Scrapy shell

The Scrapy shell is an interactive shell where you can try and debug your scraping code very quickly, without having to run the spider. It’s meant to be used for testing data extraction code, but you can actually use it for testing any kind of code as it is also a regular Python shell.

The shell is used for testing XPath or CSS expressions and see how they work and what data they extract from the web pages you’re trying to scrape. It allows you to interactively test your expressions while you’re writing your spider, without having to run the spider to test every change.

Once you get familiarized with the Scrapy shell, you’ll see that it’s an invaluable tool for developing and debugging your spiders.

Configuring the shell

If you have IPython installed, the Scrapy shell will use it (instead of the standard Python console). The IPython console is much more powerful and provides smart auto-completion and colorized output, among other things.

We highly recommend you install IPython, specially if you’re working on Unix systems (where IPython excels). See the IPython installation guide for more info.

Scrapy also has support for bpython, and will try to use it where IPython is unavailable.

Through scrapy’s settings you can configure it to use any one of ipython, bpython or the standard python shell, regardless of which are installed. This is done by setting the SCRAPY_PYTHON_SHELL environment variable; or by defining it in your scrapy.cfg:

shell = bpython

Launch the shell

To launch the Scrapy shell you can use the shell command like this:

scrapy shell <url>

Where the <url> is the URL you want to scrape.

shell also works for local files. This can be handy if you want to play around with a local copy of a web page. shell understands the following syntaxes for local files:

# UNIX-style
scrapy shell ./path/to/file.html
scrapy shell ../other/path/to/file.html
scrapy shell /absolute/path/to/file.html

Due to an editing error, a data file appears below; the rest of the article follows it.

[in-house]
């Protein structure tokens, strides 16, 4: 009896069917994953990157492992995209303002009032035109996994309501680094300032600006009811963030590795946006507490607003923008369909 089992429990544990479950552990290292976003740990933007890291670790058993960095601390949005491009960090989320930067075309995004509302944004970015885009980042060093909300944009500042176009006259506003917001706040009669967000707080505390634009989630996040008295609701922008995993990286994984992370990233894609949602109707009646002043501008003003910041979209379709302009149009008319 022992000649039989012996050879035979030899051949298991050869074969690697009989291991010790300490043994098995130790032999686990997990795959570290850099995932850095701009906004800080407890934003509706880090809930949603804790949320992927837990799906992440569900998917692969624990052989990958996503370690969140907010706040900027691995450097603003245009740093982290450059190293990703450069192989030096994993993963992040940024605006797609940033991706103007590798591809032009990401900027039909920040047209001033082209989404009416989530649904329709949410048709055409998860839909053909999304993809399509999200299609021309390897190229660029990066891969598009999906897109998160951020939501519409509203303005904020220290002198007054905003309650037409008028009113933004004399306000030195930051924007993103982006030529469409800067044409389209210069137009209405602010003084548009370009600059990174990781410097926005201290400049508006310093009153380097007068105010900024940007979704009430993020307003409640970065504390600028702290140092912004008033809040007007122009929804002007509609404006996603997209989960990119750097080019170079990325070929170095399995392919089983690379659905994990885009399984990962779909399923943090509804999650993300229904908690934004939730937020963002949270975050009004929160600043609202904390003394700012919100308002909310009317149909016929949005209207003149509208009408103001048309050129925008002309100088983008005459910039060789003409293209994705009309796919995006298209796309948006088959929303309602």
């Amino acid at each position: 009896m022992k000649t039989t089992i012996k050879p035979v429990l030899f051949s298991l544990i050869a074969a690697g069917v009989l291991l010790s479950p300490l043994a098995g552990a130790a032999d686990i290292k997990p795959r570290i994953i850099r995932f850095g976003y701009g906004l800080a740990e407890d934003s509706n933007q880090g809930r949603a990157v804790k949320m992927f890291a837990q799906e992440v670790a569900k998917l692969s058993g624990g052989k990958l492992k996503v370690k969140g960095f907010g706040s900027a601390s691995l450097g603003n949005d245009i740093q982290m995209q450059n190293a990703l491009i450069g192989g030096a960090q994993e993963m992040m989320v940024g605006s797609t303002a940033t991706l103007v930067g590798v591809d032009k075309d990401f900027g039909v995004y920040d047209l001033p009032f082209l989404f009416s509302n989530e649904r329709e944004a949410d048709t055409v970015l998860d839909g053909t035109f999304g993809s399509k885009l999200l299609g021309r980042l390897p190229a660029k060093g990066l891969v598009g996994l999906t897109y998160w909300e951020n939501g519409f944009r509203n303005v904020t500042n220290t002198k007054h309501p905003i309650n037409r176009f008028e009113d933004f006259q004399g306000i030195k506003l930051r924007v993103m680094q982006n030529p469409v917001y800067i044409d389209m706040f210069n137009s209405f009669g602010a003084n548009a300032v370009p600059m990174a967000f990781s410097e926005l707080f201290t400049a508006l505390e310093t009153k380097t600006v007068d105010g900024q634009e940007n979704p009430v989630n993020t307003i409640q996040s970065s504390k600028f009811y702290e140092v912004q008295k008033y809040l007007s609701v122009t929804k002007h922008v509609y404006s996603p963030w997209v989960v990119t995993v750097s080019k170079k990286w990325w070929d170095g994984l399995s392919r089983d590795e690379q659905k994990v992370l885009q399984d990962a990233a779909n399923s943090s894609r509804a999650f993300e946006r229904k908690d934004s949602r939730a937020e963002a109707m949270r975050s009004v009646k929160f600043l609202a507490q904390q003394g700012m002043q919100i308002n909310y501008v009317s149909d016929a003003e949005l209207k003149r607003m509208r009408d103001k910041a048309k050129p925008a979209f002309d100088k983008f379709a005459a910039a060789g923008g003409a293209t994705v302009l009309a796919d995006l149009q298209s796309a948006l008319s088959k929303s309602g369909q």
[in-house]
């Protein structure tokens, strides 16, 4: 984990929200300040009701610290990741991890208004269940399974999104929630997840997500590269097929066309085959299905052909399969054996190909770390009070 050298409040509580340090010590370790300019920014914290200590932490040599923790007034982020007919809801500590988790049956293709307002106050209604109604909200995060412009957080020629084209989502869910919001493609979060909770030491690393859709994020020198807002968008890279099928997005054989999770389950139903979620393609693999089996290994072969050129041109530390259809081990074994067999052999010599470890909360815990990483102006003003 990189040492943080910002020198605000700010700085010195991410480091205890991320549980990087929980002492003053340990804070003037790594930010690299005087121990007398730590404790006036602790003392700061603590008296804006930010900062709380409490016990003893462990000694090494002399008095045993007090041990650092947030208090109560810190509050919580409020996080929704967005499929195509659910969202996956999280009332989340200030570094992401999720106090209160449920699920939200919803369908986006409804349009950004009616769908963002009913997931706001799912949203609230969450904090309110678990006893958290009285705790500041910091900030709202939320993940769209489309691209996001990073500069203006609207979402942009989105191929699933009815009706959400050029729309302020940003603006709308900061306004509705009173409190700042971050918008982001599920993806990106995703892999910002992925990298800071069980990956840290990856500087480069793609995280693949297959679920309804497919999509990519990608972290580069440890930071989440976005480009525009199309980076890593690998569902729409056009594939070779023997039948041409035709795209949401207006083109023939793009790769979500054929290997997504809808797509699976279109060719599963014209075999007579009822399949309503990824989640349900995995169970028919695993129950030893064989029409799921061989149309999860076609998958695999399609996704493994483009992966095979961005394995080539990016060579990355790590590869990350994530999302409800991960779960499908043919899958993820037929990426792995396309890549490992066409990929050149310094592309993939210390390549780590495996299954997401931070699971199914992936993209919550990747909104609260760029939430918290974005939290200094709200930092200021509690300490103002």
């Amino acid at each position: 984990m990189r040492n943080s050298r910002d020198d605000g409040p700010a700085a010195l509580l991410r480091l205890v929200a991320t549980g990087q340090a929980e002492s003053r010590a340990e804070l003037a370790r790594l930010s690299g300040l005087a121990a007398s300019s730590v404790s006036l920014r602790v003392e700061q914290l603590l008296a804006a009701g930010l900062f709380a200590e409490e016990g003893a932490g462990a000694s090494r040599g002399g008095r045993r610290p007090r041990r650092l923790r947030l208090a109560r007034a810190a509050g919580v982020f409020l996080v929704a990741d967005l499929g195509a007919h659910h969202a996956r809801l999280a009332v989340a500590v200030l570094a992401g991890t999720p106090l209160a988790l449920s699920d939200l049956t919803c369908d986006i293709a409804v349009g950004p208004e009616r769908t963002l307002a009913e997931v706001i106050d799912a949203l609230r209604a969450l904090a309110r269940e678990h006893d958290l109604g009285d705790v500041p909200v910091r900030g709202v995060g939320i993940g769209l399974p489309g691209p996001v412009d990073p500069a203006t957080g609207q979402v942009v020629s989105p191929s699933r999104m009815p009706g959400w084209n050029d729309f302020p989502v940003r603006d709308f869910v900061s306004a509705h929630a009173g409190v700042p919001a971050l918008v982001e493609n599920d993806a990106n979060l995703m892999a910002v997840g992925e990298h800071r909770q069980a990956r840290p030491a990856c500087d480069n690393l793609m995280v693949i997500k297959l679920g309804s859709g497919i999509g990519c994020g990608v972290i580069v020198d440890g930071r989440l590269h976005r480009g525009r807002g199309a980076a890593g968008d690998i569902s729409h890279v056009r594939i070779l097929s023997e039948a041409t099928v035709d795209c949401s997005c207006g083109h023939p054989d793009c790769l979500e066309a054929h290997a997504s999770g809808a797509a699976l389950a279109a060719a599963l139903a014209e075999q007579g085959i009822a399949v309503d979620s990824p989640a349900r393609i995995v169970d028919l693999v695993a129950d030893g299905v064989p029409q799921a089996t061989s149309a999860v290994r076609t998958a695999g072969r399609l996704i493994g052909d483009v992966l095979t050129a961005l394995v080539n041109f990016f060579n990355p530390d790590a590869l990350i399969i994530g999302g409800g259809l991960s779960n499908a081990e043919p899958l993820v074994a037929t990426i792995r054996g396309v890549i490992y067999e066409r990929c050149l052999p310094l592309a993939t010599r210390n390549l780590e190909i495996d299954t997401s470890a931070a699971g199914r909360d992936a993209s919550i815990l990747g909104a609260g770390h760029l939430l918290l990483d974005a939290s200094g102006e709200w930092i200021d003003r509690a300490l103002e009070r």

# File URI
scrapy shell file:///absolute/path/to/file.html


When using relative file paths, be explicit and prepend them with ./ (or ../ when relevant). scrapy shell index.html will not work as one might expect (and this is by design, not a bug).

Because shell favors HTTP URLs over File URIs, and index.html being syntactically similar to, shell will treat index.html as a domain name and trigger a DNS lookup error:

$ scrapy shell index.html
[ ... scrapy shell starts ... ]
[ ... traceback ... ]
twisted.internet.error.DNSLookupError: DNS lookup failed:
address 'index.html' not found: [Errno -5] No address associated with hostname.

shell will not test beforehand if a file called index.html exists in the current directory. Again, be explicit.

Using the shell

The Scrapy shell is just a regular Python console (or IPython console if you have it available) which provides some additional shortcut functions for convenience.

Available Shortcuts

  • shelp() - print a help with the list of available objects and shortcuts
  • fetch(request_or_url) - fetch a new response from the given request or URL and update all related objects accordingly.
  • view(response) - open the given response in your local web browser, for inspection. This will add a <base> tag to the response body in order for external links (such as images and style sheets) to display properly. Note, however, that this will create a temporary file in your computer, which won’t be removed automatically.

Available Scrapy objects

The Scrapy shell automatically creates some convenient objects from the downloaded page, like the Response object and the Selector objects (for both HTML and XML content).

Those objects are:

  • crawler - the current Crawler object.
  • spider - the Spider which is known to handle the URL, or a Spider object if there is no spider found for the current URL
  • request - a Request object of the last fetched page. You can modify this request using replace() or fetch a new request (without leaving the shell) using the fetch shortcut.